Toss The Trophies

Posted by: LuAnnin Nebraska-isms

NebraskaismsThe first time I participated in the Clay County Spelling Bee, I was in the fourth grade. I studied Eaton’s True Blue Speller every day for months prior to the contest and Mom drilled lists of words with me each night before I went to sleep.

The day of the contest, I felt confident about my chances of advancing to the finals. After a couple rounds, our school’s sixth grade teacher entered the room and made a list of contestant numbers on the chalkboard, denoting who had too many misspellings and was out of the competition. One by one my fellow comrades in spelling would pick up their pencils and exit the room. I hoped my number would not show up on the board anytime soon.

As the number of students dwindled, I attempted to focus on the spelling words and not on the remaining competitors. Ten dropped to eight and finally, only six students were left.

That is when my number showed up on the board, written in Mr. Aufdenkamp’s distinctive handwriting.

I was crushed. Hadn’t I studied enough? I gathered the pile of yellow number two pencils and exited the room empty handed, except for the Ticonderoga No. 2s.

No participation ribbon. No trophy. Just a burning desire to do better, which I did the next four years.

That blast from my past came to mind this weekend while reading an article about Pittsburgh Steeler linebacker James Harrison and his take on trophies earned by his sons at a football camp sponsored by former Steeler Charlie Batch.

On his Instagram account, Harrison shared a photo of two trophies, each with an inscribed nameplate reading “Best of the Batch Next Level Athletics Student-Athlete Award.”

In the caption Harrison wrote, “I came home to find out that my boys received two trophies for nothing, participation trophies.”

The Steeler went on to commend his sons for their efforts and everything they do, nothing that he will encourage them every day, but the trophies will be given back until they earn a trophy.

Clap. Clap. Clap. Standing ovation.

I have never believed in an giving an award just for the sake of giving an award. I blame it on my years as a teacher and coach, but handing out a ribbon just for being present sends a wrong message and rewards mediocrity and in some instances, apathy.

No, I favor earning a ribbon, medal or trophy by actually earning it, whether it be at a spelling bee, the county fair or a volleyball tournament.

Sure, participation ribbons may stroke a kid’s ego when handed to him or her, but in the long run, it sets a precedent for minimal expectations. That’s a bad example and mindset. It encourages a sickening sense of entitlement, which seems to run rampant.

Harrison went on to write, “Sometimes your best is not enough. That should drive you to want to do better … not cry and whine until somebody gives you something to shut u[sic] up and keep you happy.”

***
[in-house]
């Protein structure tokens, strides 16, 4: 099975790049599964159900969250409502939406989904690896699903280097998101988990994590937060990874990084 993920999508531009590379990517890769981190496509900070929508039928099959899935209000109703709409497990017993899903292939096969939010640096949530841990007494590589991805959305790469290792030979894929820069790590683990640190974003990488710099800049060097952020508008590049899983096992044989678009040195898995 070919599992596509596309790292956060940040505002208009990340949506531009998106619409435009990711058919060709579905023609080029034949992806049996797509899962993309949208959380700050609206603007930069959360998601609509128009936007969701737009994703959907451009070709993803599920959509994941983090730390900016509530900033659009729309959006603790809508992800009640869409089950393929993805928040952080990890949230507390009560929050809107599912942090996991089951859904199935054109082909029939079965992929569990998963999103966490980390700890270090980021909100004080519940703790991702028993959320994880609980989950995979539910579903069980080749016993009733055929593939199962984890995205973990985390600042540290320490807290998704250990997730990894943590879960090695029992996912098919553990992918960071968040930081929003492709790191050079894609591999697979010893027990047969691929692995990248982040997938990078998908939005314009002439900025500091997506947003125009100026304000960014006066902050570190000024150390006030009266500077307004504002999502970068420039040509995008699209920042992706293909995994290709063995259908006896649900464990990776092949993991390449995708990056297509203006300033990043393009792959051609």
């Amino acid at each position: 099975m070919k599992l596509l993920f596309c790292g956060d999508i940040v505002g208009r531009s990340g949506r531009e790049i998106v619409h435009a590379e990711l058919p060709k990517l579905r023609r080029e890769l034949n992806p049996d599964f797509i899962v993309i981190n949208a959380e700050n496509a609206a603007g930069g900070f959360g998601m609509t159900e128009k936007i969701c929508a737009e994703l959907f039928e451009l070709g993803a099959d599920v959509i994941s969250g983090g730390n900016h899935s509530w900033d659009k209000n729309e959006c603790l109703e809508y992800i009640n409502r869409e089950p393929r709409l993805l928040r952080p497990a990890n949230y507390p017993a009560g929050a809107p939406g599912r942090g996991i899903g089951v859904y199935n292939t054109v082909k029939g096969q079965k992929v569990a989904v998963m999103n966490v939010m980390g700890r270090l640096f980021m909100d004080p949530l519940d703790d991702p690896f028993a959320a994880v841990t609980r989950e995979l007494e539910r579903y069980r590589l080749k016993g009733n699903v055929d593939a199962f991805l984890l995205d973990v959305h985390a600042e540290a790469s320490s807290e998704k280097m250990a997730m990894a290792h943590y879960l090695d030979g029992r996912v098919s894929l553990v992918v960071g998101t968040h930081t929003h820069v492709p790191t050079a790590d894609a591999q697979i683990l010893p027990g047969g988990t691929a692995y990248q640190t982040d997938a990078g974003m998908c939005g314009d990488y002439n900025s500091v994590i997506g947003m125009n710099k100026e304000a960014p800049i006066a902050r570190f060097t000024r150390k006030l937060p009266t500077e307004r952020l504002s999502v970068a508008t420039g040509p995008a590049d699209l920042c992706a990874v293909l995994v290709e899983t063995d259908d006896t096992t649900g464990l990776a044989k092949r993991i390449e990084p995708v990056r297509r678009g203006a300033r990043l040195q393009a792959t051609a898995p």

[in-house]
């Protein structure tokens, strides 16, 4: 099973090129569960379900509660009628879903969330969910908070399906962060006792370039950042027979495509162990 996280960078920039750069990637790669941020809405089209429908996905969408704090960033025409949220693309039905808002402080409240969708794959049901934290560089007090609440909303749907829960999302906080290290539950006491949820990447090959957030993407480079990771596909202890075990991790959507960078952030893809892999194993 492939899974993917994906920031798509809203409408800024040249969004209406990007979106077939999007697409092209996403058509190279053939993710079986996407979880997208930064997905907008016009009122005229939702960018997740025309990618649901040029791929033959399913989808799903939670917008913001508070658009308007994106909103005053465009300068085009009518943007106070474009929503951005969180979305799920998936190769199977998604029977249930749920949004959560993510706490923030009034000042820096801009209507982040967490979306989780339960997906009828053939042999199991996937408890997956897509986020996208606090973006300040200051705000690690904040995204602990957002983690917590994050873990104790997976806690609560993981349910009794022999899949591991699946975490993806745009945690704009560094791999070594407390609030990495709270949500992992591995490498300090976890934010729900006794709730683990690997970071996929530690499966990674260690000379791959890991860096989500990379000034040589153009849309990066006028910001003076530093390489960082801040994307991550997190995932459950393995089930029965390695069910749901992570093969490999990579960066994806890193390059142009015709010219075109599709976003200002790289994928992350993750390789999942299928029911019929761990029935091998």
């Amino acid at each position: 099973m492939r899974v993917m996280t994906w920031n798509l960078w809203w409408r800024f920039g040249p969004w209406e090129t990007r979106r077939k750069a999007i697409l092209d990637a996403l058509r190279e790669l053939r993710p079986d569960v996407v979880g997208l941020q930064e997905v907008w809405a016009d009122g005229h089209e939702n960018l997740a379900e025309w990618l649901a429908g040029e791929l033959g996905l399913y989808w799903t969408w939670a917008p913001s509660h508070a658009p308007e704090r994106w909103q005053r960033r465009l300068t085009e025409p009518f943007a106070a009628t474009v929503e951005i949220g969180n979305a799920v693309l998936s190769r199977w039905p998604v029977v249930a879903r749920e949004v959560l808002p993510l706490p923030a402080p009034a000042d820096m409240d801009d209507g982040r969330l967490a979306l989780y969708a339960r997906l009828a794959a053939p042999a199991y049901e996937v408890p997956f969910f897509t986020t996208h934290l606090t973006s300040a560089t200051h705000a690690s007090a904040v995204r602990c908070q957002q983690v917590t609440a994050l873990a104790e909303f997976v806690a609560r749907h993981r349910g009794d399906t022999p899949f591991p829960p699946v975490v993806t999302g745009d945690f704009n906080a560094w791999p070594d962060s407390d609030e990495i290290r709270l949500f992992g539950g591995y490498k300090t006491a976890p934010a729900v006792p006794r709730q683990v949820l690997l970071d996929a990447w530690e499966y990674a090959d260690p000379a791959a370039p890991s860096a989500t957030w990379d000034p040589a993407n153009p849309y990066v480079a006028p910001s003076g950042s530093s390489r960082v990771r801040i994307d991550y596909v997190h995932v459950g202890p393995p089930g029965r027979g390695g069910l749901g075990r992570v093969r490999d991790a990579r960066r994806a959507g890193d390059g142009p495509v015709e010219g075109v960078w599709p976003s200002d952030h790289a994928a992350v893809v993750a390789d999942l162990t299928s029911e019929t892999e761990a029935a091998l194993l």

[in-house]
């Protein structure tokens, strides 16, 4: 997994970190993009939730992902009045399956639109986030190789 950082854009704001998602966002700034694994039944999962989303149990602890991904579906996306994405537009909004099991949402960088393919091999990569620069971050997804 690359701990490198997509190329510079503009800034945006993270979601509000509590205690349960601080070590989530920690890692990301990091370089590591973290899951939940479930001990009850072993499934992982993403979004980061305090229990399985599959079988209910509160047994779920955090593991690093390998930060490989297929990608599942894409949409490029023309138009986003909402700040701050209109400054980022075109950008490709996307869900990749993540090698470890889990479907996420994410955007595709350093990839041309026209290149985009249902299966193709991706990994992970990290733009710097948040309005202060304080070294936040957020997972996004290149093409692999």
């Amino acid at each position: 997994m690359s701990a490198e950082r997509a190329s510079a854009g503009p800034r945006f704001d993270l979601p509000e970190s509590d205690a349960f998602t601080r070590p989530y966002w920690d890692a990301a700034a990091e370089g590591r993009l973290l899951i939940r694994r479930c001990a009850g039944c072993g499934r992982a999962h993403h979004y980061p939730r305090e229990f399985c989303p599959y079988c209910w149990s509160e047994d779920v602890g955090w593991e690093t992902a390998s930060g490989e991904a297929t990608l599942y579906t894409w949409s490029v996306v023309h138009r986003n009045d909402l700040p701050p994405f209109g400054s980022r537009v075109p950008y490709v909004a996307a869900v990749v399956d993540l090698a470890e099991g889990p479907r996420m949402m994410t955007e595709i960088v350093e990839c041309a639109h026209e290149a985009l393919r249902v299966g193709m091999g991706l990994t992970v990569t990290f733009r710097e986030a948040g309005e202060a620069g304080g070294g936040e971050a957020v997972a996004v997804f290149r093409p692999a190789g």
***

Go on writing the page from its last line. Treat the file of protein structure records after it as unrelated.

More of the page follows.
Spoken like a true winner, Mr. Harrison.

Kids and Cursing

Posted by: LuAnnin Nebraska-isms


You heard me. I admit that expletives sometimes fly from my lips, filling space with harsh-sounding tones that, in the long run, do not add intelligence to conversation. Even if uttered after slicing through a finger while cutting onions or blared when InDesign freezes my MacBook for the fifth time in 90 minutes.

I distinctly remember the first time a curse word rhyming with luck came out of my mouth. As a college freshman who knew everything, I did not appreciate Mom’s advice about a person of male persuasion. I dropped the bomb.

Mom’s knee-jerk reaction: a swift slap across the face, followed by a reminder that good girls don’t cuss.

Her words stung more than the slap, but was she correct? Should inappropriate interjections be avoided? Tough call. It sure feels good to let that raw emotion surface.

That incident came to mind Friday while Courtney and the grandkids accompanied me to the county fair. While standing in front of a vendor booth, a lady asked Jorden if he knew Jesus.

“That’s a bad word,” the five-year-old proclaimed, wide-eyed innocence expressing his concern that this stranger used a form of blasphemy.

She handed him a Bible and shook her head.

Courtney explained we are teaching him not to take His name in vain, that he knows who Jesus is, offers prayers nightly. The woman wasn’t convinced.

The shock and awe of profanity has been around for centuries and as society has advanced, so has the level of offensiveness.

For instance, the British term “bloody” wasn’t quite a curse word when it became commonplace during the Renaissance. Through time and context – written and spoken – “bloody” evolved into an offensive word. Same with the term, “bugger.” If you watch any British dramas or read much Brit Lit, fiction and film swarm with those words.

So what’s up with the power of taboo words and phrases? For one, cussing, in all its tarnished splendor, solidifies that the topic being discussed is of importance.

It is as relevant today as it was hundreds of years ago.

In July, reporters at NPR faced a conundrum of when to bleep unsavory words during on-air segments and podcasts. How do you determine what words should or should not be aired? If you plan to bleep out only part of a word, which part do you edit so the listener gets the full effect?

It’s a fine line to travel, especially in the news business. Viewers/listeners rely on context to derive meaning, so can cussing be completely obliterated? Print journalists following AP style are advised against using obscenities, unless there is a compelling reason or if it is part of a quote.

By no means am I advocating the use of profanity. As I age, I find myself less impressed with those who choose to utilize the form of speech on a regular basis.

Still, when that knife slips and slits through my skin, blood pooling on my fingertip, a blue streak a mile long might be heard.

Keep Nebraska Beautiful

Posted by: LuAnnin Nebraska-isms

NebraskaismsOn a whirlwind trip to Iowa to meet our newest grandson two weekends ago, Scott and I noticed an unwelcome trend while we traveled.

A lot of litter dots our state’s highways.

We were barely out of Clearwater, curving across the Elkhorn River, when a bag of garbage from a fast food restaurant – one that is located approximately 40 miles in either direction – lay splattered in the middle of the road.

Turning north to the junction with Highway 20, we spotted a beer box and several cans strewn across the road.

The line of litter did not end. Empty juice and pop bottles bordered the roadway, plastic bags hung in fence lines, pieces of junk paper edged the space between mowed shoulder and tall grass.


Maybe I am a product of my childhood, rooted in everything flower power and groovy, but the premise of Keep America Beautiful stuck with me. And why wouldn’t it? Didn’t I grow up in the generation that witnessed Iron Eyes Cody traveling a river in a canoe only to find the shoreline riddled with plastic, and in the next frame, watched someone toss a sack of garbage out of a car scooting down the freeway, only to watch it land at his feet? Cue camera closeup and a single tear streaming down Cody’s face, followed by that distinct voiceover: People start pollution. People can stop it.